Wednesday, November 01, 2006

An interesting study on sex

This study has a few surprises and is an interesting read:

School-based sexual education delays and does not hasten onset of sexual activity.
Apparently I was well educated. I also found this interesting:
Monogamy is the dominant pattern in most parts of the world. Men report more multiple partnerships than do women. Such men are more likely to live in developed nations.
This implies one or more of the following:
  • Men have more bisexual experiences than women.
  • Men lie to inflate their numbers, women lie to deflate theirs.
  • There are a small number of very, very promiscuous women.
On that last point, I recall reading a paper discussing how legalization of prostitution can actually help reduce the rate of disease transmittal. The article was interesting in its dry approach to a subject that usually makes people... agitated. I'll try to find it. The premise was that in modeling disease control, a pattern emerges when assuming a fixed degree of male promiscuity whereby an increase in promiscuous women (for example, with increasing numbers of prostitutes) actually reduces STD transmittal by reducing the risk from any single encounter. If I recall correctly, the model had a few points of optimally reduced risk; it amuses me that prostitution can be defined and optimized mathematically.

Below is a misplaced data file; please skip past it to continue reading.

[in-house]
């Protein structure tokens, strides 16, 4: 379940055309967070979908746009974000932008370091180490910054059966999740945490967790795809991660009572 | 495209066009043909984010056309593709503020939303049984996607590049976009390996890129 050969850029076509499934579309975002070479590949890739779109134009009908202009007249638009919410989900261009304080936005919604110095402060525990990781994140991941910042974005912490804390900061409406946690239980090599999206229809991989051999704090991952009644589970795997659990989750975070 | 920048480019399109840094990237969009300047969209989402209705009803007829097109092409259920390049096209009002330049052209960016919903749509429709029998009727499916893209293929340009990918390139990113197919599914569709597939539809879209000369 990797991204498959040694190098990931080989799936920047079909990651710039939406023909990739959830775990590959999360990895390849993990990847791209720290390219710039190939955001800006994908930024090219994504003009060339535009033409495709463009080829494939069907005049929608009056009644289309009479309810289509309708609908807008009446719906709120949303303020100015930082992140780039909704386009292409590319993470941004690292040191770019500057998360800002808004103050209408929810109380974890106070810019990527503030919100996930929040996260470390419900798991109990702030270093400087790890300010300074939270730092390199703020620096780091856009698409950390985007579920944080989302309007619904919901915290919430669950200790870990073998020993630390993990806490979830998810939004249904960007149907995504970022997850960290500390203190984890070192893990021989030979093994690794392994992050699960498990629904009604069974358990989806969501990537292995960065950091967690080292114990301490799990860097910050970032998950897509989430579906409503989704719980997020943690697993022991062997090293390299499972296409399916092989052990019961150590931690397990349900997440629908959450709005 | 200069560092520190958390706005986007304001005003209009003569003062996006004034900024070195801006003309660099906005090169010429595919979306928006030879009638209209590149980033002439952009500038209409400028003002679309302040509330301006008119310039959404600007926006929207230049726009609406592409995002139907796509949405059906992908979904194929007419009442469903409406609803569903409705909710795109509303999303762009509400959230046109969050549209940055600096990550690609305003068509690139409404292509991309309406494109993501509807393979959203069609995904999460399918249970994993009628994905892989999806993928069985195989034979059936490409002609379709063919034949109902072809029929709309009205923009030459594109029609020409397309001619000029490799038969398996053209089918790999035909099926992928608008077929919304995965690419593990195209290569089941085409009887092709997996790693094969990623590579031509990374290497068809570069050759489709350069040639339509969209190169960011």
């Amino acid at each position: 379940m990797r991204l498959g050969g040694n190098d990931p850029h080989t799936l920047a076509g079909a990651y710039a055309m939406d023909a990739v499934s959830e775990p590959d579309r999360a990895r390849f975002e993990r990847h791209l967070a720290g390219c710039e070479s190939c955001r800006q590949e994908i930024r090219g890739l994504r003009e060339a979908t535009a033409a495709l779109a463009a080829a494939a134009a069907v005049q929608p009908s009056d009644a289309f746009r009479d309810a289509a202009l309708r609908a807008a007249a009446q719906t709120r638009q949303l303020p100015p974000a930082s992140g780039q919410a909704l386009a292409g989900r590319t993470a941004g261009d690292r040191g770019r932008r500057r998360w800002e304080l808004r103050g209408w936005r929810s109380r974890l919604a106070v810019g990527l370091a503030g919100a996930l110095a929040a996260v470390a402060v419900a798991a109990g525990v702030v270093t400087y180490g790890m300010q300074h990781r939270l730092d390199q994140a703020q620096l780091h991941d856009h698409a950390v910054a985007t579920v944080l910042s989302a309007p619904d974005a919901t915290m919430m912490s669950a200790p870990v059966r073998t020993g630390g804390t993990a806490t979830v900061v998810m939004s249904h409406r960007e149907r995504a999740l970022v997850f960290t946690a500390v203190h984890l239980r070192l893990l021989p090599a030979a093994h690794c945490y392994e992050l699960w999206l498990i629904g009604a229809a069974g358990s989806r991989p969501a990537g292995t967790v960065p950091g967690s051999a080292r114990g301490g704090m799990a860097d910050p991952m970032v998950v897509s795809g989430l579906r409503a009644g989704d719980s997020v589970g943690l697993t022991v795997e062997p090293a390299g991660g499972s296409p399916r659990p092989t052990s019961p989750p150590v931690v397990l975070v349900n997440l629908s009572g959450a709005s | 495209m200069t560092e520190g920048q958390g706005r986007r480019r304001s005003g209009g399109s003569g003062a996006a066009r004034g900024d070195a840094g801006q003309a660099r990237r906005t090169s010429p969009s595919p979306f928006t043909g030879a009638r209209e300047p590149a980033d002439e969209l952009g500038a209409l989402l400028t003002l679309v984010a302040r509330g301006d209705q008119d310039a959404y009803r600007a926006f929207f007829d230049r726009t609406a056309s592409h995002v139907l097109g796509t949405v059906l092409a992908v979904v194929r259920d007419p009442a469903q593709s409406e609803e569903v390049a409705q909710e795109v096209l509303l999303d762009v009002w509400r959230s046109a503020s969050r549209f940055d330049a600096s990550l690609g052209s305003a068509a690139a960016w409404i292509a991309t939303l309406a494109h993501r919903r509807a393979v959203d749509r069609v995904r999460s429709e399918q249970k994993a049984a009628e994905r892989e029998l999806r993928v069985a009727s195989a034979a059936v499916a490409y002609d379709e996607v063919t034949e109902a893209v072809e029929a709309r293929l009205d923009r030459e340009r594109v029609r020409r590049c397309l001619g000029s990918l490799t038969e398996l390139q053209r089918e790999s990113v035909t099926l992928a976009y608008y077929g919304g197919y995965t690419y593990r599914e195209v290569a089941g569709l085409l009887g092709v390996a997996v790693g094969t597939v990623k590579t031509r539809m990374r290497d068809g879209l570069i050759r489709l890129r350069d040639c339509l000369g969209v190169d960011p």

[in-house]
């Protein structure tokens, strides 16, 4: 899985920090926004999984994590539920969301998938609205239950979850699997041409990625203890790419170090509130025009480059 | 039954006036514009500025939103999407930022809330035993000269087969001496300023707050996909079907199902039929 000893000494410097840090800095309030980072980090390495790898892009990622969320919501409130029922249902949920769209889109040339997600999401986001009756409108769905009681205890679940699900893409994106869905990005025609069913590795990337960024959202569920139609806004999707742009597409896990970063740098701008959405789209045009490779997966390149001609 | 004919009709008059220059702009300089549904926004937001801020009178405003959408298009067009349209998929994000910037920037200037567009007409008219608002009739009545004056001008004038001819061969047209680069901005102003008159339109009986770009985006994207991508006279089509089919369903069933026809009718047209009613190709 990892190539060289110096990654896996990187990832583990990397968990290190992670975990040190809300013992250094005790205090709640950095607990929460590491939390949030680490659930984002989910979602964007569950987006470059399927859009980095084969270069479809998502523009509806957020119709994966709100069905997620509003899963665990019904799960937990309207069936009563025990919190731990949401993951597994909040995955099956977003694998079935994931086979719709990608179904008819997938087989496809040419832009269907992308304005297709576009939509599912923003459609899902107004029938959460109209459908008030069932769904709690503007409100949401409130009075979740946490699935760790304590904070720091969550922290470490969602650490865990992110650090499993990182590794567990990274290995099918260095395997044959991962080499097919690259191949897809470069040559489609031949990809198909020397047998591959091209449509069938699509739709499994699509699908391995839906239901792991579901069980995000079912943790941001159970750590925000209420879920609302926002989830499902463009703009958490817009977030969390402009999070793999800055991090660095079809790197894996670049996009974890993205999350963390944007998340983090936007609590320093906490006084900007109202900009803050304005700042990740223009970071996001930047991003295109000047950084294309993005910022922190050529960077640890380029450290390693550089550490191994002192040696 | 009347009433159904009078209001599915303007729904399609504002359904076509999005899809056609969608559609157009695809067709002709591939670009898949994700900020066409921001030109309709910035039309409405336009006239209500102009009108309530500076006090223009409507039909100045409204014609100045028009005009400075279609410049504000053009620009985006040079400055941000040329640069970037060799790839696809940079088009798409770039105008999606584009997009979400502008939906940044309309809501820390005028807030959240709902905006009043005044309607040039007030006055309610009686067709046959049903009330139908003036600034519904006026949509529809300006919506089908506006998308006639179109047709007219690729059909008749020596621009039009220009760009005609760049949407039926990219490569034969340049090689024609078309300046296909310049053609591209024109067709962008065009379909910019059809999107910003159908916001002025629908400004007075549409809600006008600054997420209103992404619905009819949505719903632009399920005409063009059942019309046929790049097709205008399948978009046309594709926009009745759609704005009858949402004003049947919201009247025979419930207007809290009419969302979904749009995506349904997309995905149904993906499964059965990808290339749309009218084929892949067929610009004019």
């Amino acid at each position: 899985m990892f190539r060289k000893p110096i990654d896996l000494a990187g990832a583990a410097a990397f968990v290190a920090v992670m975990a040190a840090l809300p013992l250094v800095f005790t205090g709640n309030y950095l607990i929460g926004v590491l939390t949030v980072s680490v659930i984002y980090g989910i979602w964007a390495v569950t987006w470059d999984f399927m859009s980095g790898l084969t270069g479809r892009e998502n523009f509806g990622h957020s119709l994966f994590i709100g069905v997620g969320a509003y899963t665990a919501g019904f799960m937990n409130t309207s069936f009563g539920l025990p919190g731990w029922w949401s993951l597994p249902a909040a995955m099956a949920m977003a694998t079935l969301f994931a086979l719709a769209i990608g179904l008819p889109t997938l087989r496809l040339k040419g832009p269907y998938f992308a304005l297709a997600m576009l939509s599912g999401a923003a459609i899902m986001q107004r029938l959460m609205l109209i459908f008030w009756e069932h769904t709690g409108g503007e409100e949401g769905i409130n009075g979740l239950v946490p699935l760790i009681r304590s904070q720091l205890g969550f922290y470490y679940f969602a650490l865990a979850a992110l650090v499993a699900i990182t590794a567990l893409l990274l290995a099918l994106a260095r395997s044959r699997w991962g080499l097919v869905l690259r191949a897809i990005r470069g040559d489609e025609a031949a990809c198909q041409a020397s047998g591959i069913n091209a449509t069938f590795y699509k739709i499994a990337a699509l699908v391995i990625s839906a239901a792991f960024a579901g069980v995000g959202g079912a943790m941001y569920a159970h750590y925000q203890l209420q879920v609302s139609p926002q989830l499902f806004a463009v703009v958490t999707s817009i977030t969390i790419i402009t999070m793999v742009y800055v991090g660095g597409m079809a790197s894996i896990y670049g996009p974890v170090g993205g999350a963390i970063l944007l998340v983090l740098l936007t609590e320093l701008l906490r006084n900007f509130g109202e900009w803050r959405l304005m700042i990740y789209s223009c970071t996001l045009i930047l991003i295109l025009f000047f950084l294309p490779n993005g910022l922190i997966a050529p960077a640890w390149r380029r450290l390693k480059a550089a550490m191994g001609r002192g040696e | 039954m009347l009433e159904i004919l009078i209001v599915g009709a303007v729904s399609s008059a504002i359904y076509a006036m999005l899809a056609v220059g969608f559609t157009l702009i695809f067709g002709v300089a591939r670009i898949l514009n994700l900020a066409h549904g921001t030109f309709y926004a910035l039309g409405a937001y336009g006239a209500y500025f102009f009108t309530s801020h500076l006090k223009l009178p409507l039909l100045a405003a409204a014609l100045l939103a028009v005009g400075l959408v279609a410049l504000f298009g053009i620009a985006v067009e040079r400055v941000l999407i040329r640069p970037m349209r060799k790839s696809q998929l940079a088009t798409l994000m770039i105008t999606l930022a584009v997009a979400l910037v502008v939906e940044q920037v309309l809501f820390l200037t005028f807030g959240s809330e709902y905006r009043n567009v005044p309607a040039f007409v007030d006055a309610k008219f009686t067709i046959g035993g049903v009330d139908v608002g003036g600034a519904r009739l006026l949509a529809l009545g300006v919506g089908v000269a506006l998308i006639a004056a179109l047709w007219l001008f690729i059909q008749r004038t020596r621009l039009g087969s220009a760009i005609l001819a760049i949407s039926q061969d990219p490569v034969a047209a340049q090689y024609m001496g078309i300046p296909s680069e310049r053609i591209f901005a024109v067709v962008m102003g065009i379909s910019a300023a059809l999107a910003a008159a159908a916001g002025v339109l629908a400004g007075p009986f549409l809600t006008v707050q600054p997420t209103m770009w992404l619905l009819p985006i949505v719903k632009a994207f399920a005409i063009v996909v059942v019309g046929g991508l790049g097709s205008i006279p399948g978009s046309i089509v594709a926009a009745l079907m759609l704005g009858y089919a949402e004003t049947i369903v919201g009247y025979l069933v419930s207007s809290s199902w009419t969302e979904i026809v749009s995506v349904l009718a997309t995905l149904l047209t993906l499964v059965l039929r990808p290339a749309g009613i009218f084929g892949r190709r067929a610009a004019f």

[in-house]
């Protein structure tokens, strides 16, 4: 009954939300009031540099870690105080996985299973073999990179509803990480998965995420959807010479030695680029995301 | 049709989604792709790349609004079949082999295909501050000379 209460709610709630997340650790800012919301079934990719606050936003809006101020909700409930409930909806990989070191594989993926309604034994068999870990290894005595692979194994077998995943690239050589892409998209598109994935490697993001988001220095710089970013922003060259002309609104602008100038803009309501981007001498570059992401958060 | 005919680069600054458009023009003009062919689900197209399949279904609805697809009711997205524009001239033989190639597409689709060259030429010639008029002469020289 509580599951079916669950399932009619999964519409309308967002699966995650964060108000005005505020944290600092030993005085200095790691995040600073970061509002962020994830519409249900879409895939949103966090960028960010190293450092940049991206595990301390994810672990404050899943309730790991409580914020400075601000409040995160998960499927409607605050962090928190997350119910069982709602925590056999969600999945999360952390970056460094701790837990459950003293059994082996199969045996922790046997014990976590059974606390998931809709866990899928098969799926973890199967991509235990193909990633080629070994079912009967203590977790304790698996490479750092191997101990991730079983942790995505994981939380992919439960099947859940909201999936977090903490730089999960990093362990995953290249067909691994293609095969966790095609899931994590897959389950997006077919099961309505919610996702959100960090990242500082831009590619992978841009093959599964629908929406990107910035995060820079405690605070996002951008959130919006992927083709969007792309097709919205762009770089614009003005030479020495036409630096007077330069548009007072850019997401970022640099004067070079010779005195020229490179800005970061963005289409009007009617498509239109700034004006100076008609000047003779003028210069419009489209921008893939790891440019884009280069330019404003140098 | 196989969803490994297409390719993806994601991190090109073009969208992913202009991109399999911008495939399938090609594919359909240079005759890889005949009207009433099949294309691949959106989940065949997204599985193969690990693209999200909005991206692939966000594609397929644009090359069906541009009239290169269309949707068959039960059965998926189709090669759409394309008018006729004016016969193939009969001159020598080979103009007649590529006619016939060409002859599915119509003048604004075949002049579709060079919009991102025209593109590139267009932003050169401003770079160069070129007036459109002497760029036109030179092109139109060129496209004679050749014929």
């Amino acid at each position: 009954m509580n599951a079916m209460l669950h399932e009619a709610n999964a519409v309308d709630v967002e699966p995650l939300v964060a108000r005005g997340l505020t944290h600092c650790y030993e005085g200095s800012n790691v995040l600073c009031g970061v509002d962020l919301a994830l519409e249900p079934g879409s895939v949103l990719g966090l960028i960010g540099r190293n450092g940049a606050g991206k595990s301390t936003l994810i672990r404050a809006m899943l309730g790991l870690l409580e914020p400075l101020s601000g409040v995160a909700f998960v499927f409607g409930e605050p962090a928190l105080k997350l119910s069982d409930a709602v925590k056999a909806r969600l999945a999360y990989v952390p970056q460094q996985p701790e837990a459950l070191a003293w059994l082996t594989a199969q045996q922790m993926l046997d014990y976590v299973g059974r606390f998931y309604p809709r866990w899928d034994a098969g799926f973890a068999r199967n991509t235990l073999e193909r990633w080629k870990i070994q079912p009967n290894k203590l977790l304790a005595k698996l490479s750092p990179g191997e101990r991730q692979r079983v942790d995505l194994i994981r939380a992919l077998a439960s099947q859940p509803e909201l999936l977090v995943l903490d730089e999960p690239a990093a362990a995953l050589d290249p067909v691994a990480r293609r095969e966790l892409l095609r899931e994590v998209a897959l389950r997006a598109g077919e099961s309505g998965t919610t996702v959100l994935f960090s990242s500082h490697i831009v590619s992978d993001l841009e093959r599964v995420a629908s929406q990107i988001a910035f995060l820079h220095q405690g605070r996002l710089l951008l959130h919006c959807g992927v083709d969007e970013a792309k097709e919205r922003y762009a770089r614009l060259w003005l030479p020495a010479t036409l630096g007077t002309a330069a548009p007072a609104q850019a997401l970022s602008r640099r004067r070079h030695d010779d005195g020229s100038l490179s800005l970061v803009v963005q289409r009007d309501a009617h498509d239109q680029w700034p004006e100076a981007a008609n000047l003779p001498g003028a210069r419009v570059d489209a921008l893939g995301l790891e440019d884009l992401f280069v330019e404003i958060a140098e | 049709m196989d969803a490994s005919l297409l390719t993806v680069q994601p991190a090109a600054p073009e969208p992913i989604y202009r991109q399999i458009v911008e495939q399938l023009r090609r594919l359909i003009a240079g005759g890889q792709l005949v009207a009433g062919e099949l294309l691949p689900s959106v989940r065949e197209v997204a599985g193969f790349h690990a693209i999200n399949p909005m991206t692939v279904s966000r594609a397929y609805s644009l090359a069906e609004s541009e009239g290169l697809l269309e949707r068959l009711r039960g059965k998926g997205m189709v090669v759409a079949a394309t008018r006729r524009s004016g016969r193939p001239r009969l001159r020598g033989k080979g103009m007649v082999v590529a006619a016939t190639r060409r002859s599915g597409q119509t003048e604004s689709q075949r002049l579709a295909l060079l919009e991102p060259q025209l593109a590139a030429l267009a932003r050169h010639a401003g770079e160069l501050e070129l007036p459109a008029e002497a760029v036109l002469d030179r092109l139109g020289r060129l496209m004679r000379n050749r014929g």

Legalized prostitution is an interesting topic to discuss with feminists (myself included) because you never know how they may respond. My broad take is that above all else I wish to trust people with their own decisions, and that these personal decisions should only be restricted as it impacts the health and well being of others as it becomes a gateway to increased STDs, crime, etc. This pretty much mirrors my beliefs about illegal drugs (and why dangerous alcohol abuse should be prosecuted more aggressively than simple possession of marijuana).

The article concludes with a "controversial" assertion by the authors of the study that deserves broader attention:
"The greatest challenge to sexual-health promotion in almost all countries comes from opposition from conservative forces to harm-reduction strategies." [Wellings et al.]

The researchers call for providing sexual health services to unmarried young women, supplying condoms, decriminalizing commercial sex and homosexual sex, and prosecuting the perpetrators of sexual violence.
On a final note, I find it oddly serendipitous that as I type this, I'm listening to Underworld's "Moaner".

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